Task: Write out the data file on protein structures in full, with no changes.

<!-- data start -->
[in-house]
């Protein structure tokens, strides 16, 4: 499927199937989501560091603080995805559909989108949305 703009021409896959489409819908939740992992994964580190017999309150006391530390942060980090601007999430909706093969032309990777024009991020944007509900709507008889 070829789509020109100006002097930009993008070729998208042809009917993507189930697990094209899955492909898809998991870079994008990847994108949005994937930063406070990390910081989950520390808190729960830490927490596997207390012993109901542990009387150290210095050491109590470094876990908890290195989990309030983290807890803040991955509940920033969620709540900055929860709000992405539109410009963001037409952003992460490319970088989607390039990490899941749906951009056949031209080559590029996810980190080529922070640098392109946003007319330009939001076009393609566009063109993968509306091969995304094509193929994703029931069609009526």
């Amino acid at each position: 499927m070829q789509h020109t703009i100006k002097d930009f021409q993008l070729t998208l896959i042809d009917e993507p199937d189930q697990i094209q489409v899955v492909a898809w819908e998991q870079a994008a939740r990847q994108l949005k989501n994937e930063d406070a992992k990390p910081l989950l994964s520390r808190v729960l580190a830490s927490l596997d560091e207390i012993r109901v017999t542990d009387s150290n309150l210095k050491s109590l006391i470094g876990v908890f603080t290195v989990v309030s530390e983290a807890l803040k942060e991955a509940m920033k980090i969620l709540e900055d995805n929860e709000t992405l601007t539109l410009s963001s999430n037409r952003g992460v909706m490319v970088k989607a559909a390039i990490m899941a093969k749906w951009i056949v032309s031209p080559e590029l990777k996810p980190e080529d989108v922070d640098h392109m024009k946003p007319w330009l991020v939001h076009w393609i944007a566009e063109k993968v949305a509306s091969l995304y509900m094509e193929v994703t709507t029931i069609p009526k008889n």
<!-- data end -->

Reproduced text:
[in-house]
């Protein structure tokens, strides 16, 4: 499927199937989501560091603080995805559909989108949305 703009021409896959489409819908939740992992994964580190017999309150006391530390942060980090601007999430909706093969032309990777024009991020944007509900709507008889 070829789509020109100006002097930009993008070729998208042809009917993507189930697990094209899955492909898809998991870079994008990847994108949005994937930063406070990390910081989950520390808190729960830490927490596997207390012993109901542990009387150290210095050491109590470094876990908890290195989990309030983290807890803040991955509940920033969620709540900055929860709000992405539109410009963001037409952003992460490319970088989607390039990490899941749906951009056949031209080559590029996810980190080529922070640098392109946003007319330009939001076009393609566009063109993968509306091969995304094509193929994703029931069609009526």
């Amino acid at each position: 499927m070829q789509h020109t703009i100006k002097d930009f021409q993008l070729t998208l896959i042809d009917e993507p199937d189930q697990i094209q489409v899955v492909a898809w819908e998991q870079a994008a939740r990847q994108l949005k989501n994937e930063d406070a992992k990390p910081l989950l994964s520390r808190v729960l580190a830490s927490l596997d560091e207390i012993r109901v017999t542990d009387s150290n309150l210095k050491s109590l006391i470094g876990v908890f603080t290195v989990v309030s530390e983290a807890l803040k942060e991955a509940m920033k980090i969620l709540e900055d995805n929860e709000t992405l601007t539109l410009s963001s999430n037409r952003g992460v909706m490319v970088k989607a559909a390039i990490m899941a093969k749906w951009i056949v032309s031209p080559e590029l990777k996810p980190e080529d989108v922070d640098h392109m024009k946003p007319w330009l991020v939001h076009w393609i944007a566009e063109k993968v949305a509306s091969l995304y509900m094509e193929v994703t709507t029931i069609p009526k008889n």